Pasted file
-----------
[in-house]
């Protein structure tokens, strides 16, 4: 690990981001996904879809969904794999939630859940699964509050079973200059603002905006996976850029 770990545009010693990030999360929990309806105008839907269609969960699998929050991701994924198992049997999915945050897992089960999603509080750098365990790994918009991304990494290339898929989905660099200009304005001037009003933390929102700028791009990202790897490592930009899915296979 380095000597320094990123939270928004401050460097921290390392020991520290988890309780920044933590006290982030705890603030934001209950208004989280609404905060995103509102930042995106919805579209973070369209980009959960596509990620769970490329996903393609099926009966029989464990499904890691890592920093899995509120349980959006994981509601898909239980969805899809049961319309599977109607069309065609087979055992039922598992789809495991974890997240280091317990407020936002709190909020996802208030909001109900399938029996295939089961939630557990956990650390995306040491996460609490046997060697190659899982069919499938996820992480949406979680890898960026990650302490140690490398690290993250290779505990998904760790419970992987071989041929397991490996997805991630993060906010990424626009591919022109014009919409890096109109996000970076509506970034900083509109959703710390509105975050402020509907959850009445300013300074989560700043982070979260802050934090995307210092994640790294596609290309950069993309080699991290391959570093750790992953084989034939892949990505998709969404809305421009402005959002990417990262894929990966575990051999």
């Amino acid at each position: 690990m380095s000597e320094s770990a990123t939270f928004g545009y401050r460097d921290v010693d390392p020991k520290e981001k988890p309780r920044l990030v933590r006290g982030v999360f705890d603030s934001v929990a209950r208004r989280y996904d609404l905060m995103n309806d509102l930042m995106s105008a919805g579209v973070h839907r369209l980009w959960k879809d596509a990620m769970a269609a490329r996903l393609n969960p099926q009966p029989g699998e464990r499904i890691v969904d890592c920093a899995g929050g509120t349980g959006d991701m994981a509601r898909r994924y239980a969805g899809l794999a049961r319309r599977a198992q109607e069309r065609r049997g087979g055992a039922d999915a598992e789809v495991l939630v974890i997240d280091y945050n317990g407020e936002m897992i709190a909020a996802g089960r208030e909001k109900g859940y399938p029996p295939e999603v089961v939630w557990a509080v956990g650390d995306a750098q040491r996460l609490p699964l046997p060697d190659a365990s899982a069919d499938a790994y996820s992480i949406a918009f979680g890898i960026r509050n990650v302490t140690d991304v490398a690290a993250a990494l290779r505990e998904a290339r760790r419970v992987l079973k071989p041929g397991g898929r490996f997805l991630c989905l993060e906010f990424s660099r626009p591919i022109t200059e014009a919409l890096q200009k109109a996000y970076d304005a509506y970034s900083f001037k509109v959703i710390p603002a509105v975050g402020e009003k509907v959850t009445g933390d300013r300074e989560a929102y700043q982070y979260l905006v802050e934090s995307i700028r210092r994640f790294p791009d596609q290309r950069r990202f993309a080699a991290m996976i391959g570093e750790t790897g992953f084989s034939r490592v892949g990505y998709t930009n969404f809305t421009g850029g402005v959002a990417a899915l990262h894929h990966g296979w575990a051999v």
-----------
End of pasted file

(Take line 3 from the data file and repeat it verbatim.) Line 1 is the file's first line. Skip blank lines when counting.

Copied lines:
């Amino acid at each position: 690990m380095s000597e320094s770990a990123t939270f928004g545009y401050r460097d921290v010693d390392p020991k520290e981001k988890p309780r920044l990030v933590r006290g982030v999360f705890d603030s934001v929990a209950r208004r989280y996904d609404l905060m995103n309806d509102l930042m995106s105008a919805g579209v973070h839907r369209l980009w959960k879809d596509a990620m769970a269609a490329r996903l393609n969960p099926q009966p029989g699998e464990r499904i890691v969904d890592c920093a899995g929050g509120t349980g959006d991701m994981a509601r898909r994924y239980a969805g899809l794999a049961r319309r599977a198992q109607e069309r065609r049997g087979g055992a039922d999915a598992e789809v495991l939630v974890i997240d280091y945050n317990g407020e936002m897992i709190a909020a996802g089960r208030e909001k109900g859940y399938p029996p295939e999603v089961v939630w557990a509080v956990g650390d995306a750098q040491r996460l609490p699964l046997p060697d190659a365990s899982a069919d499938a790994y996820s992480i949406a918009f979680g890898i960026r509050n990650v302490t140690d991304v490398a690290a993250a990494l290779r505990e998904a290339r760790r419970v992987l079973k071989p041929g397991g898929r490996f997805l991630c989905l993060e906010f990424s660099r626009p591919i022109t200059e014009a919409l890096q200009k109109a996000y970076d304005a509506y970034s900083f001037k509109v959703i710390p603002a509105v975050g402020e009003k509907v959850t009445g933390d300013r300074e989560a929102y700043q982070y979260l905006v802050e934090s995307i700028r210092r994640f790294p791009d596609q290309r950069r990202f993309a080699a991290m996976i391959g570093e750790t790897g992953f084989s034939r490592v892949g990505y998709t930009n969404f809305t421009g850029g402005v959002a990417a899915l990262h894929h990966g296979w575990a051999v």